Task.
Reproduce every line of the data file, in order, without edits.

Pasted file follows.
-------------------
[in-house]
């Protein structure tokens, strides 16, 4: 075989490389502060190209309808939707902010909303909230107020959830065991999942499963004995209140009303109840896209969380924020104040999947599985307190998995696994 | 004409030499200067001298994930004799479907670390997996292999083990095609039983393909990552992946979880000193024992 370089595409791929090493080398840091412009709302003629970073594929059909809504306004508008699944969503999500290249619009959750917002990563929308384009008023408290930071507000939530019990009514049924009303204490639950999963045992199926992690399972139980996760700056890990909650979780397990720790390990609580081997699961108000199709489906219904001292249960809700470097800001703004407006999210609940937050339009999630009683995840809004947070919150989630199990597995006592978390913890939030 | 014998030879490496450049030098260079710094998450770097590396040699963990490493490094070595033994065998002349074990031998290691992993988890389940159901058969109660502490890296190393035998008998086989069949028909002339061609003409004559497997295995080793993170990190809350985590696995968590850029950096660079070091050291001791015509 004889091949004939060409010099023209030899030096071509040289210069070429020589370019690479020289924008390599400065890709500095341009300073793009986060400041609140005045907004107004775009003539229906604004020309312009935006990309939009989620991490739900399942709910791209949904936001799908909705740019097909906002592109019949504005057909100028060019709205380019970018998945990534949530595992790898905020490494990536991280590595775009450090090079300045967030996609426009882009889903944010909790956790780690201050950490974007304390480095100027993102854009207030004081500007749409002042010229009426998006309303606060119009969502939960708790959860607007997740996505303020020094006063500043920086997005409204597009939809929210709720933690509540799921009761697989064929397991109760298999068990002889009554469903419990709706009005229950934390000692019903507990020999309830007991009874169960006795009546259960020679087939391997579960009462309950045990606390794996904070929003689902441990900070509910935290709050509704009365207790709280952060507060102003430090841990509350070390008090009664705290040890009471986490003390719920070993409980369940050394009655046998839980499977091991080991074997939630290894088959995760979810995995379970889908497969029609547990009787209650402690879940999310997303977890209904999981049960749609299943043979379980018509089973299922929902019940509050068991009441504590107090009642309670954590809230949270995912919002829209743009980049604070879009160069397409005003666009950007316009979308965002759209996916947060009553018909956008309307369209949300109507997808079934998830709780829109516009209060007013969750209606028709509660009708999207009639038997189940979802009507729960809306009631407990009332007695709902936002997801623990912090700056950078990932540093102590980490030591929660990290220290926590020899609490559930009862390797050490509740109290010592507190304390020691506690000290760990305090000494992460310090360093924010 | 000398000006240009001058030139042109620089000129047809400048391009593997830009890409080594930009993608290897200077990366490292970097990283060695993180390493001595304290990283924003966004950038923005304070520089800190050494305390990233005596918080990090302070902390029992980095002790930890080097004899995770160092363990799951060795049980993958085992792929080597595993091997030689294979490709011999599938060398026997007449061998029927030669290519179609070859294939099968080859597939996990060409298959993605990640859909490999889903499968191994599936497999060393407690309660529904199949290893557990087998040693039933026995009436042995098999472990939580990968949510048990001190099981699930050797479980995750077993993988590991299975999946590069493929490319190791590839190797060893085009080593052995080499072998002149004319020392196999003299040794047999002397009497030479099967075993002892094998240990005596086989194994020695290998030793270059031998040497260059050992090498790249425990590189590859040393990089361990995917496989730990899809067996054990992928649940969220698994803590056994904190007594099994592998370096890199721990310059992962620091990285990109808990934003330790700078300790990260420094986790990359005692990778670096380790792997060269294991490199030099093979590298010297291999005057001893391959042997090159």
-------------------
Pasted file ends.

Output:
[in-house]
């Protein structure tokens, strides 16, 4: 075989490389502060190209309808939707902010909303909230107020959830065991999942499963004995209140009303109840896209969380924020104040999947599985307190998995696994 | 004409030499200067001298994930004799479907670390997996292999083990095609039983393909990552992946979880000193024992 370089595409791929090493080398840091412009709302003629970073594929059909809504306004508008699944969503999500290249619009959750917002990563929308384009008023408290930071507000939530019990009514049924009303204490639950999963045992199926992690399972139980996760700056890990909650979780397990720790390990609580081997699961108000199709489906219904001292249960809700470097800001703004407006999210609940937050339009999630009683995840809004947070919150989630199990597995006592978390913890939030 | 014998030879490496450049030098260079710094998450770097590396040699963990490493490094070595033994065998002349074990031998290691992993988890389940159901058969109660502490890296190393035998008998086989069949028909002339061609003409004559497997295995080793993170990190809350985590696995968590850029950096660079070091050291001791015509 004889091949004939060409010099023209030899030096071509040289210069070429020589370019690479020289924008390599400065890709500095341009300073793009986060400041609140005045907004107004775009003539229906604004020309312009935006990309939009989620991490739900399942709910791209949904936001799908909705740019097909906002592109019949504005057909100028060019709205380019970018998945990534949530595992790898905020490494990536991280590595775009450090090079300045967030996609426009882009889903944010909790956790780690201050950490974007304390480095100027993102854009207030004081500007749409002042010229009426998006309303606060119009969502939960708790959860607007997740996505303020020094006063500043920086997005409204597009939809929210709720933690509540799921009761697989064929397991109760298999068990002889009554469903419990709706009005229950934390000692019903507990020999309830007991009874169960006795009546259960020679087939391997579960009462309950045990606390794996904070929003689902441990900070509910935290709050509704009365207790709280952060507060102003430090841990509350070390008090009664705290040890009471986490003390719920070993409980369940050394009655046998839980499977091991080991074997939630290894088959995760979810995995379970889908497969029609547990009787209650402690879940999310997303977890209904999981049960749609299943043979379980018509089973299922929902019940509050068991009441504590107090009642309670954590809230949270995912919002829209743009980049604070879009160069397409005003666009950007316009979308965002759209996916947060009553018909956008309307369209949300109507997808079934998830709780829109516009209060007013969750209606028709509660009708999207009639038997189940979802009507729960809306009631407990009332007695709902936002997801623990912090700056950078990932540093102590980490030591929660990290220290926590020899609490559930009862390797050490509740109290010592507190304390020691506690000290760990305090000494992460310090360093924010 | 000398000006240009001058030139042109620089000129047809400048391009593997830009890409080594930009993608290897200077990366490292970097990283060695993180390493001595304290990283924003966004950038923005304070520089800190050494305390990233005596918080990090302070902390029992980095002790930890080097004899995770160092363990799951060795049980993958085992792929080597595993091997030689294979490709011999599938060398026997007449061998029927030669290519179609070859294939099968080859597939996990060409298959993605990640859909490999889903499968191994599936497999060393407690309660529904199949290893557990087998040693039933026995009436042995098999472990939580990968949510048990001190099981699930050797479980995750077993993988590991299975999946590069493929490319190791590839190797060893085009080593052995080499072998002149004319020392196999003299040794047999002397009497030479099967075993002892094998240990005596086989194994020695290998030793270059031998040497260059050992090498790249425990590189590859040393990089361990995917496989730990899809067996054990992928649940969220698994803590056994904190007594099994592998370096890199721990310059992962620091990285990109808990934003330790700078300790990260420094986790990359005692990778670096380790792997060269294991490199030099093979590298010297291999005057001893391959042997090159």